Live virtual procedural skills training offerings provide specific benefits to learners, including widespread access in convenient settings, personalized instruction, and regularly updated content.1 Additionally, virtual venues save learners time and money because traveling and overnight stays are not required to participate. Using technology to provide live virtual demonstration and practice time allows for immediate, real-time feedback. This format has the potential to provide a new approach to teach and validate procedural skills for NP students in distance-accessible programs. Virtual procedural skills workshops have been incorporated into NP conferences that have converted from face to face to a virtual format during the Covid-19 pandemic. Virtual conferences are conducive to reaching a broader audience, less expensive, and more convenient.5 Based on limited current literature focused on this topic, virtual venues are as effective as alternative methods for providing procedural skills training.1
The authors’ institution, UAB School of Nursing (UAB SON), is located in a southern state that is primarily designated as rural with numerous medically underserved areas. It strives to bridge primary care health professional shortage gaps by increasing the number of NPs educated to care for rural and underserved populations. Through a partnership with the Daniel Foundation of Alabama, the UAB SON developed the Graduate Nursing Primary Care Scholars Initiative to provide additional training for primary care NP students planning to care for rural communities. Even though the initial pilot funding for this initiative has ended, it continues as a sustainable program thanks to the UAB SON’s commitment to this important work.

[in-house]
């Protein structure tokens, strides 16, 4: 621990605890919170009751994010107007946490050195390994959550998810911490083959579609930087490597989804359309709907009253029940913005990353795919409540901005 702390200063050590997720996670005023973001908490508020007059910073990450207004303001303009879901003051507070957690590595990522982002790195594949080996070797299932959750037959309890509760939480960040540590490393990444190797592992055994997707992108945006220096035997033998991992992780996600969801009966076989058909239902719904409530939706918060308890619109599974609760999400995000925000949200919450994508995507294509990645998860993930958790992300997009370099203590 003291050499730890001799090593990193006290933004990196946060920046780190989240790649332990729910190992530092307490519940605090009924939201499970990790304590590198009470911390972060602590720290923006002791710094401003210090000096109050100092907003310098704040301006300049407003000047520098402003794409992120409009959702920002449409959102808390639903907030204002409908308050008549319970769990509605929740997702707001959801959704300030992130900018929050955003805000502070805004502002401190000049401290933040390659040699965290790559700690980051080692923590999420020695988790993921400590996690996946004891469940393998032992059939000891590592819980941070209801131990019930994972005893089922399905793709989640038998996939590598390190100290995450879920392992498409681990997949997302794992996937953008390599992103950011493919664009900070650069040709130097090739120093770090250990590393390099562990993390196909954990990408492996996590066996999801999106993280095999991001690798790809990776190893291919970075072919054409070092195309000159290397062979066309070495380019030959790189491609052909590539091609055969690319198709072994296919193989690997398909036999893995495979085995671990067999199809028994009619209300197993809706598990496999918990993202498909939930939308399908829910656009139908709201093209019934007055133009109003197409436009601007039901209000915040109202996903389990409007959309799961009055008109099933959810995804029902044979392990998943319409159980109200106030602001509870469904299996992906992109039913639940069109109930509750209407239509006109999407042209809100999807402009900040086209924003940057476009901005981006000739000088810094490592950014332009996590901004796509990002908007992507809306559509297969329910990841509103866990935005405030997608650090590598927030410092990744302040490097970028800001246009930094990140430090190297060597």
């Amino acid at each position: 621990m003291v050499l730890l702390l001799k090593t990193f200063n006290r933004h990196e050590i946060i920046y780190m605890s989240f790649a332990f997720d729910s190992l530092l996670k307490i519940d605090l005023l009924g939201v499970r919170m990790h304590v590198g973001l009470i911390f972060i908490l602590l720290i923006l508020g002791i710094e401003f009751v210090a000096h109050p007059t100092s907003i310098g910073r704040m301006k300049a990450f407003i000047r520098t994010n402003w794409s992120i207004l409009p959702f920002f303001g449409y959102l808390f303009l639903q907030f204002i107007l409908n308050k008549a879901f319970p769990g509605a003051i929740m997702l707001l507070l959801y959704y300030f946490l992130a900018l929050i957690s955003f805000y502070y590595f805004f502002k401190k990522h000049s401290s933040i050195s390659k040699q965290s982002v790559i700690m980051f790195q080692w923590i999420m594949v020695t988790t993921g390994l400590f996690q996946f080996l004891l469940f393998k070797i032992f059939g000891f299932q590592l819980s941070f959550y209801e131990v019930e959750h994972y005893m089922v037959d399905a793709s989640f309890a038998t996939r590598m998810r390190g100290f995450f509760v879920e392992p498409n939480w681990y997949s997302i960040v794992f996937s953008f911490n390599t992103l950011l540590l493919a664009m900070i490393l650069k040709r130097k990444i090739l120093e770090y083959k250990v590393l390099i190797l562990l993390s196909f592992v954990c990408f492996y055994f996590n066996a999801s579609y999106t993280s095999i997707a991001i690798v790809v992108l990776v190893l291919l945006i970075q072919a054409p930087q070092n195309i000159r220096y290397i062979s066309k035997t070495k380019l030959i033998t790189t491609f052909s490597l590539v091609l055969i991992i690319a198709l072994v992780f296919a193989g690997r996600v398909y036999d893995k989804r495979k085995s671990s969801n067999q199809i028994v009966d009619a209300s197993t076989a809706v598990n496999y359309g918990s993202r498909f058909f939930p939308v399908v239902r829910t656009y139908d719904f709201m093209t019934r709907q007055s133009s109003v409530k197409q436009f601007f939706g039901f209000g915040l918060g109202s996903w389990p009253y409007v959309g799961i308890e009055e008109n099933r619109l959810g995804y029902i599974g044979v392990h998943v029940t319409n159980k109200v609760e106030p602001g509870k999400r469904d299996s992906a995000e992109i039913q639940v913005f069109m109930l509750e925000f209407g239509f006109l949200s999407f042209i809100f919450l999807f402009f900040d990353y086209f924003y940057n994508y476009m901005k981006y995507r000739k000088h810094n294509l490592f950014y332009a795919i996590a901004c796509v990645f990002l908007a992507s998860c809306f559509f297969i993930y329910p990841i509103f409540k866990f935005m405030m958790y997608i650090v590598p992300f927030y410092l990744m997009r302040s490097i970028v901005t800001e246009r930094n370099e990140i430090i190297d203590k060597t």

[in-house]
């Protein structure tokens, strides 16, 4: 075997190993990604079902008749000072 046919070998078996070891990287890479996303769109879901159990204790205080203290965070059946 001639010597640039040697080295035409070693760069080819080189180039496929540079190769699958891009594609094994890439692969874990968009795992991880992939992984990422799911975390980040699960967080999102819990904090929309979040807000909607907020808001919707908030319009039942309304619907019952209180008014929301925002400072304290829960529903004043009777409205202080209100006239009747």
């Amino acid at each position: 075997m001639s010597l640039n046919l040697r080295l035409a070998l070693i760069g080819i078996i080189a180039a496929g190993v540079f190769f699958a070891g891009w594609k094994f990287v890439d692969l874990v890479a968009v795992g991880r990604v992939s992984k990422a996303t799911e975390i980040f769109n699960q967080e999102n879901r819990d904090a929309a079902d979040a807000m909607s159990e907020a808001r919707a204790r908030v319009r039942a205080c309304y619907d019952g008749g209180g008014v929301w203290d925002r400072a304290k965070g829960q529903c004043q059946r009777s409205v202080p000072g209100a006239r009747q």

This project was implemented to address the need for NPs in clinical practice to enhance and maintain their procedural skillset and earn CE units (CEUs). The purpose of this project was to design, implement, and evaluate a virtual procedural skills workshop.
Participants and setting
The project team included four NP faculty members with experience in pediatrics, women’s health, family practice, and acute care/surgery. The team had experience conducting this workshop in a live face-to-face setting in the school of nursing simulation and skills lab the previous year and was also well versed in providing education via a virtual format.
Potential participants included students in primary care NP programs (women’s health, pediatrics, family) and any NPs in practice with an interest in primary care procedure skills. The participants were recruited from an existing mini-conference database managed by the project team’s institution as well as promotional flyers distributed on social media. The setting for the participants was wherever they had access to a computer with a camera including offices where they practiced and their homes.
Developing the training day
The project team reviewed evaluations from the previous year’s face-to-face workshop to determine procedures to include in the virtual format. Most responses on the evaluations noted that participants were interested in repeating the same skills each year to continue to refine their skills. These skills included basic suturing, incision and drainage of skin abscess, paronychia, and subungual hematoma, tick removal, review of musculoskeletal assessment, and basic gynecologic procedures (ie, pelvic examination, bimanual examination, and screening for vaginal infections).